It is an opportunity to raise awareness of the dangers of fishing as a profession to a wider audience and to remember those who have lost their lives at sea. For those living and working in local fishing communities it is hoped that this will become an annual focal point for remembrance and connection with the national fishing industry. This period of remembrance will also provide an opportunity to focus on initiatives aimed at improving safety in commercial fishing.
Statistically fishing is one of the most dangerous professions in the UK with 11,000 people working on fishing vessels in a harsh and unpredictable environment to bring ashore much needed seafood.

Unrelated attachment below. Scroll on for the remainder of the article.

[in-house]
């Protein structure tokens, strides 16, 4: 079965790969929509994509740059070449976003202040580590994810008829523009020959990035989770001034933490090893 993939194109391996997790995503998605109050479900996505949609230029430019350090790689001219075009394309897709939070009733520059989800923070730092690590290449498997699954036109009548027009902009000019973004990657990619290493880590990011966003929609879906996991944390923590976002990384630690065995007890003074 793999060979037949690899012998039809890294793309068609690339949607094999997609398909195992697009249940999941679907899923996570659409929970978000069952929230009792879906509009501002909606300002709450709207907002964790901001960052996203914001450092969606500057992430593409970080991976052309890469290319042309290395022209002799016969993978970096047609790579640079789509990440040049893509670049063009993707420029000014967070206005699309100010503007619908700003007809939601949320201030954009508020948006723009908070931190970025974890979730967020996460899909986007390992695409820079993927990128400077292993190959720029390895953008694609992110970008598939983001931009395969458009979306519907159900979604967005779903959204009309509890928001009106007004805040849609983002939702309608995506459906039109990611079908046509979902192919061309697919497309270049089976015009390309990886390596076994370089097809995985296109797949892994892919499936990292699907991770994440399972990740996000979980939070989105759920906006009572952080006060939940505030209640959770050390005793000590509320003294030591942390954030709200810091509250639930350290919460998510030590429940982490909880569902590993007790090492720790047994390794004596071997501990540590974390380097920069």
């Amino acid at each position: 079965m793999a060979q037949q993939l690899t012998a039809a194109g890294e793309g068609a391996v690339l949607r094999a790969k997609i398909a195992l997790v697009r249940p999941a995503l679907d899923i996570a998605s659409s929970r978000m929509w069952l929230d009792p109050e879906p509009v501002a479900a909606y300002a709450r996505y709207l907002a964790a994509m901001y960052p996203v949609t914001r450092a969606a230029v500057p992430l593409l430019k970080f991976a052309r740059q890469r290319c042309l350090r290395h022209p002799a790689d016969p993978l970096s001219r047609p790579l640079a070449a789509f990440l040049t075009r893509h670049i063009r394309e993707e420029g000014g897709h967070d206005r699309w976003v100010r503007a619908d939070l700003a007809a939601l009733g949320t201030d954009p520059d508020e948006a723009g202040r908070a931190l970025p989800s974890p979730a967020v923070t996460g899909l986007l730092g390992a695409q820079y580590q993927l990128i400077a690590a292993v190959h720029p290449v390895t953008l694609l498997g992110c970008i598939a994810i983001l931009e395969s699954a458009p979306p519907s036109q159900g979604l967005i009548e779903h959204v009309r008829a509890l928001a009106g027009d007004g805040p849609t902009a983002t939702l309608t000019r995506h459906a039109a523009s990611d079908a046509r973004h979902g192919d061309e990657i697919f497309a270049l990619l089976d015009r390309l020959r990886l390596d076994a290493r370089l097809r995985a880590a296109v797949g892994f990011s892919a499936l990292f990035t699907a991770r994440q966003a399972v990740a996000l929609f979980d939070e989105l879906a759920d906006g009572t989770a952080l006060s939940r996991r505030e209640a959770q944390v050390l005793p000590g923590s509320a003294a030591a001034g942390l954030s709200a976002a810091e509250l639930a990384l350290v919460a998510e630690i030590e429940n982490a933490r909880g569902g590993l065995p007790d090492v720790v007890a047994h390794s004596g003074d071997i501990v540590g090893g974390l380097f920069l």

Many fishing harbours have suffered tragedies and this National Fishing Remembrance Day will recognise and honour the loss of life. It is important to manage those same risks today. Safety management systems and improvements to working practices are key to keeping people safe and families and communities together.
‘Our fishermen not only help to feed the nation, but are at the heart of communities around our coastline. National Fishing Remembrance Day will give loved ones, coastal communities and the wider public a chance to commemorate the lives lost at sea and pay tribute to their valuable service.
The bravery of fishermen and the hard labour they endure day to day must not go unrecognised, and while we take this moment to pause and remember those who have been lost, it’s important that we continue to work to improve the safety of those working at sea so fewer families have to go through such distress in the future.’
Fisheries Minister Mark Spencer